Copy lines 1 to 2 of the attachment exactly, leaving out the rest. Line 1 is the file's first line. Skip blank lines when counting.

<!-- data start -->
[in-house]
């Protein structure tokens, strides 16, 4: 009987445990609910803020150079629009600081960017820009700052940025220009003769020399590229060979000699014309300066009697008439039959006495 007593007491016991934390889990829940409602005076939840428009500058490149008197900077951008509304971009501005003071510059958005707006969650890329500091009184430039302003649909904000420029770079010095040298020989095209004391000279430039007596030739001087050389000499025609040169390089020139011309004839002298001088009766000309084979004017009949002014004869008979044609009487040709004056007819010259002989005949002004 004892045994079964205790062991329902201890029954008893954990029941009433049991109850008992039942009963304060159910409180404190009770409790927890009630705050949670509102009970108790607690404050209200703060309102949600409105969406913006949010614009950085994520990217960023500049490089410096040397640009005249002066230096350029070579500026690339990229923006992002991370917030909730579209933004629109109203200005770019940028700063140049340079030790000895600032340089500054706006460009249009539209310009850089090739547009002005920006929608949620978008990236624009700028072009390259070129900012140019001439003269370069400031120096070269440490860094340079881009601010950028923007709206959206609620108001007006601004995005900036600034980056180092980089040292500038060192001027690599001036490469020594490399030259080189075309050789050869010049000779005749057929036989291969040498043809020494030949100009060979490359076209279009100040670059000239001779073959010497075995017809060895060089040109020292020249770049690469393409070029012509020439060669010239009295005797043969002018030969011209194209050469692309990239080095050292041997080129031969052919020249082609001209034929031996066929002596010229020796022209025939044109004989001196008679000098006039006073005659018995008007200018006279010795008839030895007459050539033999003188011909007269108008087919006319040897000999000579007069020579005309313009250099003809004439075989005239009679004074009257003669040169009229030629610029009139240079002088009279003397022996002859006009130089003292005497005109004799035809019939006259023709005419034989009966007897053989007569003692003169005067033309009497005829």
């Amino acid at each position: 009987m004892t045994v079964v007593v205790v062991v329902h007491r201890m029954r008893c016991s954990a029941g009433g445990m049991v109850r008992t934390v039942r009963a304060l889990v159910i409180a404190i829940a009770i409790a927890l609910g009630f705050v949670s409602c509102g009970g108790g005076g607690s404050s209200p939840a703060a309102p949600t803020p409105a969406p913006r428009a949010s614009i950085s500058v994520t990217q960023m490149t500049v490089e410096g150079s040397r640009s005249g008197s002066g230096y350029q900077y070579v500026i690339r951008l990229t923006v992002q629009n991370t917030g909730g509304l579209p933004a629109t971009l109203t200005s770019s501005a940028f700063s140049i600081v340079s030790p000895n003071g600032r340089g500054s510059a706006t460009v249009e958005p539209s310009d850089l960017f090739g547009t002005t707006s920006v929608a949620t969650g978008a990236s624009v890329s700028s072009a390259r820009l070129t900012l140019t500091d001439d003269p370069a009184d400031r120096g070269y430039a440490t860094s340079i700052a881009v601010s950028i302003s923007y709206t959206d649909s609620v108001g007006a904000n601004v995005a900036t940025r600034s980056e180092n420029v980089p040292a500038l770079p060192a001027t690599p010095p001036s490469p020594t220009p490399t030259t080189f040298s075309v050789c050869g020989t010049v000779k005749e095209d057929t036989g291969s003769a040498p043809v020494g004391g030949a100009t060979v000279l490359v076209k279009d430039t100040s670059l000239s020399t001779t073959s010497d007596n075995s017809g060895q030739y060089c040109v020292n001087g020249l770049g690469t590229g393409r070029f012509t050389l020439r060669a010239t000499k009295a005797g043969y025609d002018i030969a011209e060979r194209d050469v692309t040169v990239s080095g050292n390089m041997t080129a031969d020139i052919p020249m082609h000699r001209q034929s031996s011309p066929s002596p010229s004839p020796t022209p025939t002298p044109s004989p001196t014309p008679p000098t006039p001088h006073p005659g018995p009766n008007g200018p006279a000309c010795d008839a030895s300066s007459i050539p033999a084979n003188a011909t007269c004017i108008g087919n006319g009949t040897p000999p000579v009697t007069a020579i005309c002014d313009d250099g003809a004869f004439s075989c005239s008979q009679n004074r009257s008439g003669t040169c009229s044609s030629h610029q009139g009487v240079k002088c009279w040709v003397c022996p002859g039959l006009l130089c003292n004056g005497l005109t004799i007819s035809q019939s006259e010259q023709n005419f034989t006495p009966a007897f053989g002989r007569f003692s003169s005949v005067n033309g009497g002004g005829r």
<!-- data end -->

[in-house]
């Protein structure tokens, strides 16, 4: 009987445990609910803020150079629009600081960017820009700052940025220009003769020399590229060979000699014309300066009697008439039959006495 007593007491016991934390889990829940409602005076939840428009500058490149008197900077951008509304971009501005003071510059958005707006969650890329500091009184430039302003649909904000420029770079010095040298020989095209004391000279430039007596030739001087050389000499025609040169390089020139011309004839002298001088009766000309084979004017009949002014004869008979044609009487040709004056007819010259002989005949002004 004892045994079964205790062991329902201890029954008893954990029941009433049991109850008992039942009963304060159910409180404190009770409790927890009630705050949670509102009970108790607690404050209200703060309102949600409105969406913006949010614009950085994520990217960023500049490089410096040397640009005249002066230096350029070579500026690339990229923006992002991370917030909730579209933004629109109203200005770019940028700063140049340079030790000895600032340089500054706006460009249009539209310009850089090739547009002005920006929608949620978008990236624009700028072009390259070129900012140019001439003269370069400031120096070269440490860094340079881009601010950028923007709206959206609620108001007006601004995005900036600034980056180092980089040292500038060192001027690599001036490469020594490399030259080189075309050789050869010049000779005749057929036989291969040498043809020494030949100009060979490359076209279009100040670059000239001779073959010497075995017809060895060089040109020292020249770049690469393409070029012509020439060669010239009295005797043969002018030969011209194209050469692309990239080095050292041997080129031969052919020249082609001209034929031996066929002596010229020796022209025939044109004989001196008679000098006039006073005659018995008007200018006279010795008839030895007459050539033999003188011909007269108008087919006319040897000999000579007069020579005309313009250099003809004439075989005239009679004074009257003669040169009229030629610029009139240079002088009279003397022996002859006009130089003292005497005109004799035809019939006259023709005419034989009966007897053989007569003692003169005067033309009497005829």